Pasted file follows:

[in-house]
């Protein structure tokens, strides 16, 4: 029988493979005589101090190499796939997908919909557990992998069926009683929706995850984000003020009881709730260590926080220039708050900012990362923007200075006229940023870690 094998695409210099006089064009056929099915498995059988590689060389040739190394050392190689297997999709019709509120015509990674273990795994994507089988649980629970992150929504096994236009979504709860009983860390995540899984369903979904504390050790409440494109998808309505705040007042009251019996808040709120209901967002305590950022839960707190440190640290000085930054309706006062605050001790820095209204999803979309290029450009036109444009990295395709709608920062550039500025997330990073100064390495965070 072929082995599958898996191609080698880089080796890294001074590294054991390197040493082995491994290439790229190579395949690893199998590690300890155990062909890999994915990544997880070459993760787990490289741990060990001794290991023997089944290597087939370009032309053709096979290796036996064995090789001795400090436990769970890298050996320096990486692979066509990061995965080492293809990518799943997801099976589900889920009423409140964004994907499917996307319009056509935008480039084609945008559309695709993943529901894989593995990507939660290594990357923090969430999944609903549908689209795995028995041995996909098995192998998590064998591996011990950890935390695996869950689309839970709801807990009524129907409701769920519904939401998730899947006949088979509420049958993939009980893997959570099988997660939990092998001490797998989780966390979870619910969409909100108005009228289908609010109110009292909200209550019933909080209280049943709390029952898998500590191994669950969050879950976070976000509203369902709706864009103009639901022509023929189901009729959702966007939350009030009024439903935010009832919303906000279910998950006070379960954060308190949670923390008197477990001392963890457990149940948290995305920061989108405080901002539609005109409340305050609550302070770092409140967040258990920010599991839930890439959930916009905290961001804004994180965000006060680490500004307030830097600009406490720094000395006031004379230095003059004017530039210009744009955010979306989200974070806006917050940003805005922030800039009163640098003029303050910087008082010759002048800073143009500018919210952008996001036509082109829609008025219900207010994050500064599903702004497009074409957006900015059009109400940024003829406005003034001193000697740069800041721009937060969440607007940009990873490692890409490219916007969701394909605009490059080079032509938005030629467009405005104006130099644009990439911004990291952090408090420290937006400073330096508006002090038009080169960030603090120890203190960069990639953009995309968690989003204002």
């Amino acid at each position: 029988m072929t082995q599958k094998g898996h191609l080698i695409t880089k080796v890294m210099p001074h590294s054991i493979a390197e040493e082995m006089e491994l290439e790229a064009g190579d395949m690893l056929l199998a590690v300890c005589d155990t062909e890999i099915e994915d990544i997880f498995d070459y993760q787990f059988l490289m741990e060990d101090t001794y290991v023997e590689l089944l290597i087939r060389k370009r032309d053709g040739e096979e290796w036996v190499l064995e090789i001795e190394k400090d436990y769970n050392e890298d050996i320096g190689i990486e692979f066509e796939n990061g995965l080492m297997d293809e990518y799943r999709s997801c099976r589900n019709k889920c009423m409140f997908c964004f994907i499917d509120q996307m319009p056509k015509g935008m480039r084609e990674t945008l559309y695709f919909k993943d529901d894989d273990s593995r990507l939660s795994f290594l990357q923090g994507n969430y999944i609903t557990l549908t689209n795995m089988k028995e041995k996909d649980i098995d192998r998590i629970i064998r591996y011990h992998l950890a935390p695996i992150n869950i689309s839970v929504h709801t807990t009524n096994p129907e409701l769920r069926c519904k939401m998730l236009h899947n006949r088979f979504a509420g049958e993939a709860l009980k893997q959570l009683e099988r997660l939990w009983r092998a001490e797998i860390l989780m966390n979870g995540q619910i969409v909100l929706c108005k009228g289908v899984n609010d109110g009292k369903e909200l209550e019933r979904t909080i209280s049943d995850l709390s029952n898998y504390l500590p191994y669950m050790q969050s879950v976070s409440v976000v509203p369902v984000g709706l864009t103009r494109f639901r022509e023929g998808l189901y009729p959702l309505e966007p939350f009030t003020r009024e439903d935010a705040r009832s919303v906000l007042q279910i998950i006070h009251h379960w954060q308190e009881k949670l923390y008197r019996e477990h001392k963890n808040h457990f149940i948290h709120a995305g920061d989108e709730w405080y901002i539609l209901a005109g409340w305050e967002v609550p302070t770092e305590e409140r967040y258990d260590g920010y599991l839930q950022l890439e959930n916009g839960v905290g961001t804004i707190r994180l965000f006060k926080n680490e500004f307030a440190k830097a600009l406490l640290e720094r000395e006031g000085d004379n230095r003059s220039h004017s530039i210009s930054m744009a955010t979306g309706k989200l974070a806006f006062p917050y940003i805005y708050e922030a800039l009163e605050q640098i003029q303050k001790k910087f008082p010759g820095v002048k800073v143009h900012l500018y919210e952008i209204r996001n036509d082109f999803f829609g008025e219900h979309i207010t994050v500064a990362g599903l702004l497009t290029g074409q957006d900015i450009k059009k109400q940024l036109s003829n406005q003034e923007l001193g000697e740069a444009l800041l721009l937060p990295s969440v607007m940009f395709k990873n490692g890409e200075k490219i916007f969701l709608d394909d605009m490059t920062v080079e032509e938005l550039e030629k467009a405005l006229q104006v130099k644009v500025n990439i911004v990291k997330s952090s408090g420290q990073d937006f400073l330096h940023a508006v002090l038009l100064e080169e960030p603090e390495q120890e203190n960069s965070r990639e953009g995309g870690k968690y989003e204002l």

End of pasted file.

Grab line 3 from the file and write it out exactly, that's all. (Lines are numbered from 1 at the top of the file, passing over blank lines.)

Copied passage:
């Amino acid at each position: 029988m072929t082995q599958k094998g898996h191609l080698i695409t880089k080796v890294m210099p001074h590294s054991i493979a390197e040493e082995m006089e491994l290439e790229a064009g190579d395949m690893l056929l199998a590690v300890c005589d155990t062909e890999i099915e994915d990544i997880f498995d070459y993760q787990f059988l490289m741990e060990d101090t001794y290991v023997e590689l089944l290597i087939r060389k370009r032309d053709g040739e096979e290796w036996v190499l064995e090789i001795e190394k400090d436990y769970n050392e890298d050996i320096g190689i990486e692979f066509e796939n990061g995965l080492m297997d293809e990518y799943r999709s997801c099976r589900n019709k889920c009423m409140f997908c964004f994907i499917d509120q996307m319009p056509k015509g935008m480039r084609e990674t945008l559309y695709f919909k993943d529901d894989d273990s593995r990507l939660s795994f290594l990357q923090g994507n969430y999944i609903t557990l549908t689209n795995m089988k028995e041995k996909d649980i098995d192998r998590i629970i064998r591996y011990h992998l950890a935390p695996i992150n869950i689309s839970v929504h709801t807990t009524n096994p129907e409701l769920r069926c519904k939401m998730l236009h899947n006949r088979f979504a509420g049958e993939a709860l009980k893997q959570l009683e099988r997660l939990w009983r092998a001490e797998i860390l989780m966390n979870g995540q619910i969409v909100l929706c108005k009228g289908v899984n609010d109110g009292k369903e909200l209550e019933r979904t909080i209280s049943d995850l709390s029952n898998y504390l500590p191994y669950m050790q969050s879950v976070s409440v976000v509203p369902v984000g709706l864009t103009r494109f639901r022509e023929g998808l189901y009729p959702l309505e966007p939350f009030t003020r009024e439903d935010a705040r009832s919303v906000l007042q279910i998950i006070h009251h379960w954060q308190e009881k949670l923390y008197r019996e477990h001392k963890n808040h457990f149940i948290h709120a995305g920061d989108e709730w405080y901002i539609l209901a005109g409340w305050e967002v609550p302070t770092e305590e409140r967040y258990d260590g920010y599991l839930q950022l890439e959930n916009g839960v905290g961001t804004i707190r994180l965000f006060k926080n680490e500004f307030a440190k830097a600009l406490l640290e720094r000395e006031g000085d004379n230095r003059s220039h004017s530039i210009s930054m744009a955010t979306g309706k989200l974070a806006f006062p917050y940003i805005y708050e922030a800039l009163e605050q640098i003029q303050k001790k910087f008082p010759g820095v002048k800073v143009h900012l500018y919210e952008i209204r996001n036509d082109f999803f829609g008025e219900h979309i207010t994050v500064a990362g599903l702004l497009t290029g074409q957006d900015i450009k059009k109400q940024l036109s003829n406005q003034e923007l001193g000697e740069a444009l800041l721009l937060p990295s969440v607007m940009f395709k990873n490692g890409e200075k490219i916007f969701l709608d394909d605009m490059t920062v080079e032509e938005l550039e030629k467009a405005l006229q104006v130099k644009v500025n990439i911004v990291k997330s952090s408090g420290q990073d937006f400073l330096h940023a508006v002090l038009l100064e080169e960030p603090e390495q120890e203190n960069s965070r990639e953009g995309g870690k968690y989003e204002l």